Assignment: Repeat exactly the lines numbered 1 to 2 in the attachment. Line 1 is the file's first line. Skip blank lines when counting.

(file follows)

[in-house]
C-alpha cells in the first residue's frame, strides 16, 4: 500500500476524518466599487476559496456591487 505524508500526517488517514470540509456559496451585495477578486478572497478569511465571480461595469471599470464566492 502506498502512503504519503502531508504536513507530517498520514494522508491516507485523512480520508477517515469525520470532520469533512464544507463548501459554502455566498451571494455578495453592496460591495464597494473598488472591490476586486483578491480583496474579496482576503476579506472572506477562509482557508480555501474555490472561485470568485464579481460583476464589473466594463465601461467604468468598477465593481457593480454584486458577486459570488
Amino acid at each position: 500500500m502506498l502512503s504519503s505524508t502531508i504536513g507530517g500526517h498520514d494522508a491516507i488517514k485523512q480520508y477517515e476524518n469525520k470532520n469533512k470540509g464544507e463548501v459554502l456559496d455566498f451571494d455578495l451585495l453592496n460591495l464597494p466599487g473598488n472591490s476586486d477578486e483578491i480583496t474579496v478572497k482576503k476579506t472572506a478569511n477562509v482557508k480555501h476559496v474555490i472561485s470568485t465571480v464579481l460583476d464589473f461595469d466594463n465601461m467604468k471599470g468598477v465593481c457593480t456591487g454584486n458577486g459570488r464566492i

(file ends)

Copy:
[in-house]
C-alpha cells in the first residue's frame, strides 16, 4: 500500500476524518466599487476559496456591487 505524508500526517488517514470540509456559496451585495477578486478572497478569511465571480461595469471599470464566492 502506498502512503504519503502531508504536513507530517498520514494522508491516507485523512480520508477517515469525520470532520469533512464544507463548501459554502455566498451571494455578495453592496460591495464597494473598488472591490476586486483578491480583496474579496482576503476579506472572506477562509482557508480555501474555490472561485470568485464579481460583476464589473466594463465601461467604468468598477465593481457593480454584486458577486459570488